Letters to the Editor

Lucking Out

I have just hung the beautiful 2008 UNH Calendar with President Mark Huddleston on the fly leaf. Having read "Flying Start" in the fall issue, I was impressed with his academic credentials but even more so with his humanity. There is no question but that he will be just as proficient at the helm of the university as he is at the controls of his plane. We lucked out with him!

All in the Family?

Upon reading the greeting from new UNH president Mark Huddleston, one obvious question came to mind. Is there any ancestral link to teacher and architect Eric Huddleston to whom Huddleston Hall was dedicated?

Editor's note: President Mark Huddleston is no relation to the late Eric Huddleston (1888-1977), although the coincidence may make it easier for UNHers to remember the new president's name.

Analyze This

The otherwise informative and laudatory article about memory research, "Repeat After Me," in the fall issue carried a bias against psychoanalytic theory that was both gratuitous and uninformed. For example, it is incorrect to call so-called recovered-memory therapy "a form of psychoanalysis." In fact, recovered memory therapy in the 1980s and 1990s was used by social workers, most with a feminist orientation, and by psychiatrists fascinated with so-called Multiple Personality Disorder. Their notions of repressed memories bore no resemblance or relationship to psychoanalytic theories of repression. (Many, indeed, repudiated Freud as denying real sexual abuse.) Therapists with a psychoanalytic orientation during that time tended to have much more nuanced concepts of both trauma and memory.

Elsewhere, the simplistic assertion that "Freudians tended to attribute infant amnesia to sexual repression" distorts a far more complex discussion about infantile and childhood sexuality that still has much richness and validity (even if irrelevant to modern memory research). Finally, stating that the subject of adult memories was once dismissed as "good for novelists and psychoanalysts" displays ignorance of how psychoanalytic therapy has used memories.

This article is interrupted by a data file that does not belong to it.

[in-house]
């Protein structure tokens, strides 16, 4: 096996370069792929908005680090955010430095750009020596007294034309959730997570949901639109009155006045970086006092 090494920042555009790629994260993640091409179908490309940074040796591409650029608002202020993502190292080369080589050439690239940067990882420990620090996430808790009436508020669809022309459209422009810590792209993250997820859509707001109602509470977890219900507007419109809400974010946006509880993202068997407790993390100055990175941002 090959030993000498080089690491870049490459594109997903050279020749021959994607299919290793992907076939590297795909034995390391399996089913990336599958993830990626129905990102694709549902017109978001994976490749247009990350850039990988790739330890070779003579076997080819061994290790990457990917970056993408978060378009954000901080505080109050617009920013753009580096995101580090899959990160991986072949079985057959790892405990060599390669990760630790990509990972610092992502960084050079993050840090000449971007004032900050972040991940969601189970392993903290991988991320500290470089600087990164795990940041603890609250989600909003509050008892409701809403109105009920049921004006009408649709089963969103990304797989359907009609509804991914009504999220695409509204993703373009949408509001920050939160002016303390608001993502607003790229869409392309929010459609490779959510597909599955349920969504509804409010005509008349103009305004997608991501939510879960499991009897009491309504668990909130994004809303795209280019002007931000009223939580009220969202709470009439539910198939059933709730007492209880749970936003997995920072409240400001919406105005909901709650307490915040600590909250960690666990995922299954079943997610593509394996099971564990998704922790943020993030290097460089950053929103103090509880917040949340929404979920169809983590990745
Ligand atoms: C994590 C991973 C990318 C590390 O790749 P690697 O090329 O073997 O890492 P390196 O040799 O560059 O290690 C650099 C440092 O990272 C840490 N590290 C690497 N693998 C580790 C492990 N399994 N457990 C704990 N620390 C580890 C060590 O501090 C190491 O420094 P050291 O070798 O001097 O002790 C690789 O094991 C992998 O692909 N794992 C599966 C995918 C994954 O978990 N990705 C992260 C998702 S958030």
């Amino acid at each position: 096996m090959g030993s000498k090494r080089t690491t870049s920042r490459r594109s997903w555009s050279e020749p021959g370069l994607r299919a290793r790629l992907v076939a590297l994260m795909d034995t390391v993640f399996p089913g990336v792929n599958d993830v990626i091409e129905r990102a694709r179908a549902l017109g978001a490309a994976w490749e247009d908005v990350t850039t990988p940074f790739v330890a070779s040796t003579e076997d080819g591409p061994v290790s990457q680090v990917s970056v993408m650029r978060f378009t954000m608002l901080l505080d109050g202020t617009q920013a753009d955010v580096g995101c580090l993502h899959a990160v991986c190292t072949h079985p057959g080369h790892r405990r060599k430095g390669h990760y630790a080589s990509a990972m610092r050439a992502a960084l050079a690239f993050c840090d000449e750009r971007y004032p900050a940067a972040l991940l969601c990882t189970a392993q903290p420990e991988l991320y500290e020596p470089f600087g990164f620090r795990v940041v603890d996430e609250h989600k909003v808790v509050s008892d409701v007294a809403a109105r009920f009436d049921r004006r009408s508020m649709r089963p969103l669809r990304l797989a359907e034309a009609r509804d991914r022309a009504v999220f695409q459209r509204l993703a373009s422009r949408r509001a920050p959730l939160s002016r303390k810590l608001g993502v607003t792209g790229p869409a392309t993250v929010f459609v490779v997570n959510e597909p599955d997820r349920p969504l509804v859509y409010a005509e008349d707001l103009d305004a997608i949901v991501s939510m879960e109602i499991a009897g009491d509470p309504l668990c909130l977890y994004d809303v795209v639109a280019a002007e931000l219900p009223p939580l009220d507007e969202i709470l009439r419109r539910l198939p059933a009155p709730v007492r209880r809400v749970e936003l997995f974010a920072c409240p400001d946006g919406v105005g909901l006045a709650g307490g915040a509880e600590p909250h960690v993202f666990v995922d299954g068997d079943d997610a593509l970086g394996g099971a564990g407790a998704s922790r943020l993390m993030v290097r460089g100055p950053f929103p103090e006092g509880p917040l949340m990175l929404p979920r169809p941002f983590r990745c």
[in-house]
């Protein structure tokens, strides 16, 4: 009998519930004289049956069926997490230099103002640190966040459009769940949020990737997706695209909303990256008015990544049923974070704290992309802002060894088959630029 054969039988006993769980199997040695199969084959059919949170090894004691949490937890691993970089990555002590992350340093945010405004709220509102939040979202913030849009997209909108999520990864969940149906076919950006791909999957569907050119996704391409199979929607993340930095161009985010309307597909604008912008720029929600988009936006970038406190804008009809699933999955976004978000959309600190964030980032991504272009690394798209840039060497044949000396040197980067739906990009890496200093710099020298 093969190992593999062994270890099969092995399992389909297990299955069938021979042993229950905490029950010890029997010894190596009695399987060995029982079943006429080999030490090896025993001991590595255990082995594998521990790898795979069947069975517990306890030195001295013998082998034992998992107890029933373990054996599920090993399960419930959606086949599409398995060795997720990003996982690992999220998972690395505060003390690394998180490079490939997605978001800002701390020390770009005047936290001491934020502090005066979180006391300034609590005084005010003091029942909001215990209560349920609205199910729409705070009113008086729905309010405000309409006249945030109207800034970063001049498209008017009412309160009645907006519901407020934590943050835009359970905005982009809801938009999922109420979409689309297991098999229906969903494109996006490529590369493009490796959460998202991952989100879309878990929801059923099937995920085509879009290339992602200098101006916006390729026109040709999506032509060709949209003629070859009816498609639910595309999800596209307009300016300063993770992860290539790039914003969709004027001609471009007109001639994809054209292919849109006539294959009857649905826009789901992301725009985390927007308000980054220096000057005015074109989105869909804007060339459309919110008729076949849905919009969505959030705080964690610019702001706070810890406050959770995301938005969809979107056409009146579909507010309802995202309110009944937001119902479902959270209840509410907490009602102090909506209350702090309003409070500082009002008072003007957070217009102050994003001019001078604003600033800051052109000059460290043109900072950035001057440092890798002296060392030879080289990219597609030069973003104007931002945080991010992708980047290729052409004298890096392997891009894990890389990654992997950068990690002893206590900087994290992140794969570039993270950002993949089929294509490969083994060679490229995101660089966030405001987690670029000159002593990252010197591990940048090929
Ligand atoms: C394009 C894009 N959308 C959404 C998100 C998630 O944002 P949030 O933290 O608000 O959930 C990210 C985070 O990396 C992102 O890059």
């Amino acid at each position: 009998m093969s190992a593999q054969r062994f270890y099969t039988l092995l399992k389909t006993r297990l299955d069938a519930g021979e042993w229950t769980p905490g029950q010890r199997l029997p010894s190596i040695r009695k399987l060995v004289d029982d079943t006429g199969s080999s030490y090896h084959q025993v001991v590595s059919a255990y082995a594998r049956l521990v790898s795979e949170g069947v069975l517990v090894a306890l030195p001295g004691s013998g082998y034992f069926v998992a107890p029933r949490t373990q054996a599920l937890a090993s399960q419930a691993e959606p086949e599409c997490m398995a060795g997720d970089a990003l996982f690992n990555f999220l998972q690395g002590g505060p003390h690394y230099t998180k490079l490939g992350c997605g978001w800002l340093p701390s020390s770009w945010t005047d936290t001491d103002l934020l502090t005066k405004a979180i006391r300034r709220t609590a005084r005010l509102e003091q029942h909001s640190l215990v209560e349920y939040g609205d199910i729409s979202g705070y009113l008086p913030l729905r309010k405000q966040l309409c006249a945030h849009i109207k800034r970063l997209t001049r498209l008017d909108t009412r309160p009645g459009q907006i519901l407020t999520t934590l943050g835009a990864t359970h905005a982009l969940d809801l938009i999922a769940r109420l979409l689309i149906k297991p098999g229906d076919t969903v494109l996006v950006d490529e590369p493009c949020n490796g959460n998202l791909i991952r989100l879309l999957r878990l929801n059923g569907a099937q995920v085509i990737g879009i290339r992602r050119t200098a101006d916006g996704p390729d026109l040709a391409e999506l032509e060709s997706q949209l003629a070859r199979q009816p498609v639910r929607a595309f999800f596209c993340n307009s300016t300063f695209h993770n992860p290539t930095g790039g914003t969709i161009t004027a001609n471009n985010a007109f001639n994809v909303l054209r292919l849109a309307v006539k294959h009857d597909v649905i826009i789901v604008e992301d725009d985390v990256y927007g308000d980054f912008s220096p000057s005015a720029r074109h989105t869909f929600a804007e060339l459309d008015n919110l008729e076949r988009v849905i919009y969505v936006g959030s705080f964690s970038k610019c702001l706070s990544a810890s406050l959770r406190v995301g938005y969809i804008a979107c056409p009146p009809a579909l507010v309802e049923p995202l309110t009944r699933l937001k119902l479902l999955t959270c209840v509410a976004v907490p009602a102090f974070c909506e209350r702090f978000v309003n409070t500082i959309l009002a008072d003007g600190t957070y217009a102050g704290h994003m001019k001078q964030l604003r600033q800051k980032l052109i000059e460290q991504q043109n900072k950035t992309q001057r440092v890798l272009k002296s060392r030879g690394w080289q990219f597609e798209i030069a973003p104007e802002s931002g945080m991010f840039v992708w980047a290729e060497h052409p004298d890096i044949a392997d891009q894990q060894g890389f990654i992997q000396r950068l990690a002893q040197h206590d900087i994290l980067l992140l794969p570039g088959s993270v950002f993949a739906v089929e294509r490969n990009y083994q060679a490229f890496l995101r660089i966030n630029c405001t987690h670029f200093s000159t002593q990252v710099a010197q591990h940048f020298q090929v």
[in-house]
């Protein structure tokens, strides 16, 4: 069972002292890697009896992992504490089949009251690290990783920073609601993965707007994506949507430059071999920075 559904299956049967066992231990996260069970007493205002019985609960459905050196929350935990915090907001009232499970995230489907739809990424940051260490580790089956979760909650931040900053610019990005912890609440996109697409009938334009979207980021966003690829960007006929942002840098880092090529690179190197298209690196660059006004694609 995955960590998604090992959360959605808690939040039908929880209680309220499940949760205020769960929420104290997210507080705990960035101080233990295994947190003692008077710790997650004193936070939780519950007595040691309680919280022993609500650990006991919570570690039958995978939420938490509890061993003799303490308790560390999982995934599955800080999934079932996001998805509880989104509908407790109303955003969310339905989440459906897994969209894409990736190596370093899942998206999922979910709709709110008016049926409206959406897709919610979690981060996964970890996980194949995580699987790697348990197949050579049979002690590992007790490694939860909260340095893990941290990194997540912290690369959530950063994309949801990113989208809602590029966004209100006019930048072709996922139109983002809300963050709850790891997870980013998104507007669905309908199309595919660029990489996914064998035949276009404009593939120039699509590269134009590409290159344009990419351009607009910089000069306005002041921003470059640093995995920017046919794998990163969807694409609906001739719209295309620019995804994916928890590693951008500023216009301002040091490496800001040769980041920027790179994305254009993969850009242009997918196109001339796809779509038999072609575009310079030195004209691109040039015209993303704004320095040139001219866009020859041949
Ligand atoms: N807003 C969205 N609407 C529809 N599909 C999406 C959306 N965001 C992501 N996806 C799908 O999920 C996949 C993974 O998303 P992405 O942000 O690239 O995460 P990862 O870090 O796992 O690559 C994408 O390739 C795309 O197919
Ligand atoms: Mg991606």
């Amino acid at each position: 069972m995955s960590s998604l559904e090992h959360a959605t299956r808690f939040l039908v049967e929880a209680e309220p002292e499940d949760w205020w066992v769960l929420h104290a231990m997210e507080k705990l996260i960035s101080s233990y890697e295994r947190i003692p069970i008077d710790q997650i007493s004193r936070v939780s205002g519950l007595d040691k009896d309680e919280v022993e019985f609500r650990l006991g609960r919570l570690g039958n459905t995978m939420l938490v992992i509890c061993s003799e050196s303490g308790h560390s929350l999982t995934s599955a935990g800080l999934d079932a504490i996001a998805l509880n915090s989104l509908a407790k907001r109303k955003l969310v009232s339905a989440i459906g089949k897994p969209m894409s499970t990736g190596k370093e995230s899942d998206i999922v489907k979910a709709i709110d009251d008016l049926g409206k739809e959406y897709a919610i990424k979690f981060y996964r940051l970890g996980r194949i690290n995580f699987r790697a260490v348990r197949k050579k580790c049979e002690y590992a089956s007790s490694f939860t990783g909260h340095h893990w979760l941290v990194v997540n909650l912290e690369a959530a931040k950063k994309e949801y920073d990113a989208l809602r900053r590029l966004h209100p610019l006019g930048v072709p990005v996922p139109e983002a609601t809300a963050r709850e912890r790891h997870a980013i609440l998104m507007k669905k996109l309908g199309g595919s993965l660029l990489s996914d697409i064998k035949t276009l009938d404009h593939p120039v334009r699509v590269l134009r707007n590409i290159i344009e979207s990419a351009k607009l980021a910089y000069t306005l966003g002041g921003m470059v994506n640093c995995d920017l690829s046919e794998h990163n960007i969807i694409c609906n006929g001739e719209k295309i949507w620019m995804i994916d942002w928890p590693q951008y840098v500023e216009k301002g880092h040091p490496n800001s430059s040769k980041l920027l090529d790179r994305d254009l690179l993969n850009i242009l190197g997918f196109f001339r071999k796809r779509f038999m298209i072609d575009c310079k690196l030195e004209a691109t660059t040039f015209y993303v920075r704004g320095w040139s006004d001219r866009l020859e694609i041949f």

Author C.W. Wolff replies: I am grateful to Professor Frankfurter for his clarifications of some of the subtle (and not so subtle) distinctions among various schools of mental health therapy. As to the subject of adult memories, I never intended to globally dismiss the brilliant work that novelists and psychoanalysts have done with episodic memory. The point was only that among nonclinical psychologists focusing on quantifiable memory mechanics 40 to 50 years ago, this particular type of memory was not being extensively explored.

Hear! Hear!

As merely one of the 117,000-plus members of the UNH Alumni Association, I take great satisfaction in having been able to follow and read your magazine over the past 69 years, with the exception of the overseas years during World War II. I have seen your magazine grow from a comparatively simplistic, abbreviated and lacking-in-color one to the preeminence of its Fall 2007 issue. Not only would it be outstanding among all previous issues, I dare say it would be also outstanding among all other alumni magazines of the colleges and universities of America. To note in particular: the high-class photography, Class Notes, editorials and many reports. To substantiate this observation, I would simply ask any fellow alumni to look again at recent issues. Without question or any reservation, I would say that your magazine has done a tremendous job in furthering the well-being of UNH.